Accessing syntax tree of nested language within autocomplete

I’m currently working on a completion context function for a nested language. I need to use the syntax tree of the nested language in order to make decisions about what to return in the autocomplete. However, I find that when I call syntaxTree(context.state), it only gives me information about the outer language and not the inner language.

I’ve put together an example to demonstrate this behavior. The example nests javascript inside of python (which is a bit horrible) inside of a fake javascript function. I am using the overlay option in parseMixed so that everything inside of the python function string is parsed by the javascript parser (I need to use the overlay option so I don’t also parse the quotes that wrap the javascript code).

If you use the example and trigger the autocomplete within the javascript portion, you can see that it logs all of the node types for the python nodes, but it doesn’t log any of the nodes for javascript–it just says String which describes the entire javascript block.

Is there a way to access the parse tree of the inner language in this context? I went looking in the docs and found MountedTree that seems related to what I’m asking about but I don’t see a clear way to make use of that class to do what I’m after.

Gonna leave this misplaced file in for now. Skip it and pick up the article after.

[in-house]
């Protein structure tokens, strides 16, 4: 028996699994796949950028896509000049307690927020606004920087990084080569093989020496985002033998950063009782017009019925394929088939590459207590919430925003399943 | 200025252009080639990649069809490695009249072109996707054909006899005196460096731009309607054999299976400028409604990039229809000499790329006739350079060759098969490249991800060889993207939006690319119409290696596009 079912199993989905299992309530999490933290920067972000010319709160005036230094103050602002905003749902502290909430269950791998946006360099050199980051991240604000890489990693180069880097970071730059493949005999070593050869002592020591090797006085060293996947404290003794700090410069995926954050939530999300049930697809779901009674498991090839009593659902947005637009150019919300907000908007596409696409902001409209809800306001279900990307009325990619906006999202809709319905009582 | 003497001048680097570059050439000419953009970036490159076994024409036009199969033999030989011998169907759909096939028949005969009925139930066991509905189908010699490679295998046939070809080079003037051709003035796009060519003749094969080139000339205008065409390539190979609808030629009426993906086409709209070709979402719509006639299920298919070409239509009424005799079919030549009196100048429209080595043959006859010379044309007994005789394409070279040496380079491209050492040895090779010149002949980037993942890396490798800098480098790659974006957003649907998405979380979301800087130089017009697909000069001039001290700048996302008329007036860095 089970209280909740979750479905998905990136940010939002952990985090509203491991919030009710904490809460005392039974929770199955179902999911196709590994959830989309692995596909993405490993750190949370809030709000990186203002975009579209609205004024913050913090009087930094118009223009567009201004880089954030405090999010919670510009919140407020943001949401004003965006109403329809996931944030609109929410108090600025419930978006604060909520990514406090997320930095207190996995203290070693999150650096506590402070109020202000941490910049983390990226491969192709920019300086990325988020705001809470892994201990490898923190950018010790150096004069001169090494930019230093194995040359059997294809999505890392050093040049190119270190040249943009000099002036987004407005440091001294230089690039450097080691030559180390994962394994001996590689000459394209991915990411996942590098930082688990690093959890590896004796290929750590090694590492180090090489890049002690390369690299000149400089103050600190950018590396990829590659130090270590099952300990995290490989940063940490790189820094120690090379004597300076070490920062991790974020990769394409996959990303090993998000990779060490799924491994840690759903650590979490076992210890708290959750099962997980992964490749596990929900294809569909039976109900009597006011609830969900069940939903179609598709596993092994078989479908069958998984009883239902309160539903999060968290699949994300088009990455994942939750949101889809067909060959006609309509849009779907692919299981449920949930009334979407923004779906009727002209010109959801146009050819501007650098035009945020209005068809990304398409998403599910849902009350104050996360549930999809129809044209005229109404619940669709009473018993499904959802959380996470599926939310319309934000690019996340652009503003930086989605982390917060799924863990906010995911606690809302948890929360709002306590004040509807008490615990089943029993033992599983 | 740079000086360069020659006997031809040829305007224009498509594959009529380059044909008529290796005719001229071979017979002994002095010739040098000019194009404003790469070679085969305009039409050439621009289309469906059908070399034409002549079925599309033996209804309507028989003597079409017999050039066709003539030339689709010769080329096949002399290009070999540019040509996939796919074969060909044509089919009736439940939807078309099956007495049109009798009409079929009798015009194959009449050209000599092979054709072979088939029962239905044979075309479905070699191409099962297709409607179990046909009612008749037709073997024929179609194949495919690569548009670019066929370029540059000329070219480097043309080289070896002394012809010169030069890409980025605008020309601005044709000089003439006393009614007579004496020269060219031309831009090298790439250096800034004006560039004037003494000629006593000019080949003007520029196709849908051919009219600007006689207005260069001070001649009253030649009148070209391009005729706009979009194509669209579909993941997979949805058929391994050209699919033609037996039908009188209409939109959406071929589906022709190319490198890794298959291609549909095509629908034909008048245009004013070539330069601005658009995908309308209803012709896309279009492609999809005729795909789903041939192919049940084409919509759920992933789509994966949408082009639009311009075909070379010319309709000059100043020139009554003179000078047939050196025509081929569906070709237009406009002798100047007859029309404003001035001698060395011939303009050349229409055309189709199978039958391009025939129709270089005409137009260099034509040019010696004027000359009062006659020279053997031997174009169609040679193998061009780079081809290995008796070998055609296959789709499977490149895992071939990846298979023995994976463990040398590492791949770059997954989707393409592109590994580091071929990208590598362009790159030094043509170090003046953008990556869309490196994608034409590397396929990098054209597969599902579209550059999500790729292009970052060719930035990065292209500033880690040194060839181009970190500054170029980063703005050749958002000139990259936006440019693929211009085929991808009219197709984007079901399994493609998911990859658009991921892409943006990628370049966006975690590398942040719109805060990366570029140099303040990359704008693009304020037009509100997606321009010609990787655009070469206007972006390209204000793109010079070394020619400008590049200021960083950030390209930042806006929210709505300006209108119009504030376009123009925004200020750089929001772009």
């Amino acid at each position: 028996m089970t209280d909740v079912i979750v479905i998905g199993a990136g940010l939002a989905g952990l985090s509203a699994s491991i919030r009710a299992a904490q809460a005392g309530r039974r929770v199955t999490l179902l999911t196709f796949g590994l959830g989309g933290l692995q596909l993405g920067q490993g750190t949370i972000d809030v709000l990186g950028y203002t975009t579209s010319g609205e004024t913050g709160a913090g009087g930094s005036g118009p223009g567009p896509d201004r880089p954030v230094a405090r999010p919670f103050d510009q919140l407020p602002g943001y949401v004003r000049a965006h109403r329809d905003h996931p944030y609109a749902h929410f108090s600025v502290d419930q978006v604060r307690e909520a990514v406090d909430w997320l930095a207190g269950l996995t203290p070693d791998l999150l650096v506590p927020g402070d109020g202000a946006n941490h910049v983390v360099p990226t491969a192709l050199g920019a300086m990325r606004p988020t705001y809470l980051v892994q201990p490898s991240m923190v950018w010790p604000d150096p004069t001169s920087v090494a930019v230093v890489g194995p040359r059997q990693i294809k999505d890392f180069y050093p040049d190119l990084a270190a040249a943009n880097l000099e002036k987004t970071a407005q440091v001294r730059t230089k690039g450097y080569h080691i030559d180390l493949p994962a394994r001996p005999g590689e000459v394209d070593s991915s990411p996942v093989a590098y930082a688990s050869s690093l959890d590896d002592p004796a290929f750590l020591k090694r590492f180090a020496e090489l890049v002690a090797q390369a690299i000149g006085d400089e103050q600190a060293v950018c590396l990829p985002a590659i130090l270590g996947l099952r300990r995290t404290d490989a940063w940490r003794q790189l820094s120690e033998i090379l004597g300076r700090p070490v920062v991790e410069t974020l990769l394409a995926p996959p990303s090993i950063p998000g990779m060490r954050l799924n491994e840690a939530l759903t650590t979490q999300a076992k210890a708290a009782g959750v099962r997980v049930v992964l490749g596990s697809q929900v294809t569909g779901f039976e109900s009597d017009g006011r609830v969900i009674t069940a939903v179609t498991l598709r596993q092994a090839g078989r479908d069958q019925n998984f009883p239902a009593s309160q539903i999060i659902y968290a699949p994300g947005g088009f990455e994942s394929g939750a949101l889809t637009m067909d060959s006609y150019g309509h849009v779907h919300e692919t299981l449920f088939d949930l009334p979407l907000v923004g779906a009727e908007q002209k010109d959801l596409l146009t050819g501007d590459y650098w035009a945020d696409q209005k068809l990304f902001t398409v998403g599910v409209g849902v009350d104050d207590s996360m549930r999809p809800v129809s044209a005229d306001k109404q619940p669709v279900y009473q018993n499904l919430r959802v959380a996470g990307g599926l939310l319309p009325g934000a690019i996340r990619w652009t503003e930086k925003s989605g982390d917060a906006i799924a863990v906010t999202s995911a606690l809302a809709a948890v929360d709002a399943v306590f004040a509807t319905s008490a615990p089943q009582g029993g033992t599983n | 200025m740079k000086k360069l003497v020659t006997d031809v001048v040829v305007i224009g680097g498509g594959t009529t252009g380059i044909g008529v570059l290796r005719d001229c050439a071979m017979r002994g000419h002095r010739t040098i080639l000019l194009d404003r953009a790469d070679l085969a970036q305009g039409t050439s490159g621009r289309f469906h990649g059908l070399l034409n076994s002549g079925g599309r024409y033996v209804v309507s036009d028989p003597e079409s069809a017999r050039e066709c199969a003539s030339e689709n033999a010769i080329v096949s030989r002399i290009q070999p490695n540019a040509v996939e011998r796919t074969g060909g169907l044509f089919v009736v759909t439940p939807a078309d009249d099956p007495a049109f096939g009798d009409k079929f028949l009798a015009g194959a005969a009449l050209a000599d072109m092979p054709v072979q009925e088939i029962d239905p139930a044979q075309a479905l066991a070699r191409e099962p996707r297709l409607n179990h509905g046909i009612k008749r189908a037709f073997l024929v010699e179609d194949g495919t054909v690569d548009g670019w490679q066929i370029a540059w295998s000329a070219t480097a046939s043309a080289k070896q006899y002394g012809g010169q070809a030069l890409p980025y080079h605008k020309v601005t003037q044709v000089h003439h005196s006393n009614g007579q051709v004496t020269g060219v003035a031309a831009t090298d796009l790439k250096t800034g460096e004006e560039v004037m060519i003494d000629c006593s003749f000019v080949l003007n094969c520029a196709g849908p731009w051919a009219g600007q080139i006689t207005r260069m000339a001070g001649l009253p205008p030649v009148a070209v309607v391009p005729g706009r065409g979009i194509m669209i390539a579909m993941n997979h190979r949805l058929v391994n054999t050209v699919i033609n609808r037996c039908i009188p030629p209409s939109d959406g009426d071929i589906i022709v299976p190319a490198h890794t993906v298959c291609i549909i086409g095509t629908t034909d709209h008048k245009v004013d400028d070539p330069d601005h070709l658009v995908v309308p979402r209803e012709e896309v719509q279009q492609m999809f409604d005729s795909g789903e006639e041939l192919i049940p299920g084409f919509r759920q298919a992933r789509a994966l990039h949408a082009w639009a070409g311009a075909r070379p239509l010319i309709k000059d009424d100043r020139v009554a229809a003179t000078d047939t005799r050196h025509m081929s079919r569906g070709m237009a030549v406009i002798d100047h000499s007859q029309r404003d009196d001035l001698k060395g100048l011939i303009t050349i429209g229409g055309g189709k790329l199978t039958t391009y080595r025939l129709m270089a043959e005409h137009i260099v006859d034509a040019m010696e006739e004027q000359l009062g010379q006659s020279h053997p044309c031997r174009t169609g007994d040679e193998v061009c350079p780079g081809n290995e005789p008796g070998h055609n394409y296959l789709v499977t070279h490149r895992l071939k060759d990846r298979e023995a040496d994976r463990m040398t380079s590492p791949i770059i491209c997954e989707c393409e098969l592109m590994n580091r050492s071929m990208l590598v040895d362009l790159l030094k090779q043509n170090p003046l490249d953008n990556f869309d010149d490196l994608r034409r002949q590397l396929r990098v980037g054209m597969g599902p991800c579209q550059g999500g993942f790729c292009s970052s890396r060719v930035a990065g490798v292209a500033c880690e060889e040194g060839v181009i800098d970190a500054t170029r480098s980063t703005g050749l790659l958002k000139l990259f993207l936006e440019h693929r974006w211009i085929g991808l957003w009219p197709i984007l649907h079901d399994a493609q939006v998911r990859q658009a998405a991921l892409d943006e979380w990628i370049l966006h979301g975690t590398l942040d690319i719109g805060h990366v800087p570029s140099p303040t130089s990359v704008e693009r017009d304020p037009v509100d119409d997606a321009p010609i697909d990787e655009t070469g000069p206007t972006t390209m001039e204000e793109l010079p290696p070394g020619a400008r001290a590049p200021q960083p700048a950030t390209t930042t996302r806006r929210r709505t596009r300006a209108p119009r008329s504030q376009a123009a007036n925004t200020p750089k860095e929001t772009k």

syntaxTree(state).resolveInner(pos) will give you the innermost syntax tree at the given position. You can then scan up to the top node if you need to, but usually you’re interested in the nodes around the cursor anyway.

I was able to use resolveInner and then recursively scan up to the top node of the subtree–thank you!

I do wonder if it would make sense to have a way of getting the subtree of a specific language when working in a mixed language setup? While I see the value in being able to see the parent tree (since you may need to use that to make decisions), it wasn’t obvious that a subtree could be accessible with resolveInner (I thought that would just give me the node that was being overlaid, in this case, String). Though, I’m not sure how narrow this use case is and if it warrants an addition or not.